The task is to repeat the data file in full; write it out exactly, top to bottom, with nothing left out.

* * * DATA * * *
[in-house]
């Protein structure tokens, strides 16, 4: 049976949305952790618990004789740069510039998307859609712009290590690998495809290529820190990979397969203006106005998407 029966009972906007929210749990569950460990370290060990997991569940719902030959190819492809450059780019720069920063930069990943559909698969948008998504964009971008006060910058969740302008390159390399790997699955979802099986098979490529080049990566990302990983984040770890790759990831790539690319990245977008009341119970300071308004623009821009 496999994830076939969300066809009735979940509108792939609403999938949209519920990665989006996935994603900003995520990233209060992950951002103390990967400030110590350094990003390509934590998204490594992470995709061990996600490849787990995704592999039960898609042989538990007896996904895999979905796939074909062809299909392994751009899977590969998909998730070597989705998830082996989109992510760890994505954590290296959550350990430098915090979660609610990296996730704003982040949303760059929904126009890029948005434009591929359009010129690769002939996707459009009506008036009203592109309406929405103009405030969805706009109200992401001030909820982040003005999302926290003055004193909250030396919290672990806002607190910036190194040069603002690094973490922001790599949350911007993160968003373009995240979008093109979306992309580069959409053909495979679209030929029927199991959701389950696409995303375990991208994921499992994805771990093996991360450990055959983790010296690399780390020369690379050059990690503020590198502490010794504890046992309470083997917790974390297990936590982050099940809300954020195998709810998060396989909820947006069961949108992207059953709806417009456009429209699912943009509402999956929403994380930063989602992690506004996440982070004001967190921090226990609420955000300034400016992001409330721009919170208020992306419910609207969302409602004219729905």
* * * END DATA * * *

[in-house]
């Protein structure tokens, strides 16, 4: 049976949305952790618990004789740069510039998307859609712009290590690998495809290529820190990979397969203006106005998407 029966009972906007929210749990569950460990370290060990997991569940719902030959190819492809450059780019720069920063930069990943559909698969948008998504964009971008006060910058969740302008390159390399790997699955979802099986098979490529080049990566990302990983984040770890790759990831790539690319990245977008009341119970300071308004623009821009 496999994830076939969300066809009735979940509108792939609403999938949209519920990665989006996935994603900003995520990233209060992950951002103390990967400030110590350094990003390509934590998204490594992470995709061990996600490849787990995704592999039960898609042989538990007896996904895999979905796939074909062809299909392994751009899977590969998909998730070597989705998830082996989109992510760890994505954590290296959550350990430098915090979660609610990296996730704003982040949303760059929904126009890029948005434009591929359009010129690769002939996707459009009506008036009203592109309406929405103009405030969805706009109200992401001030909820982040003005999302926290003055004193909250030396919290672990806002607190910036190194040069603002690094973490922001790599949350911007993160968003373009995240979008093109979306992309580069959409053909495979679209030929029927199991959701389950696409995303375990991208994921499992994805771990093996991360450990055959983790010296690399780390020369690379050059990690503020590198502490010794504890046992309470083997917790974390297990936590982050099940809300954020195998709810998060396989909820947006069961949108992207059953709806417009456009429209699912943009509402999956929403994380930063989602992690506004996440982070004001967190921090226990609420955000300034400016992001409330721009919170208020992306419910609207969302409602004219729905």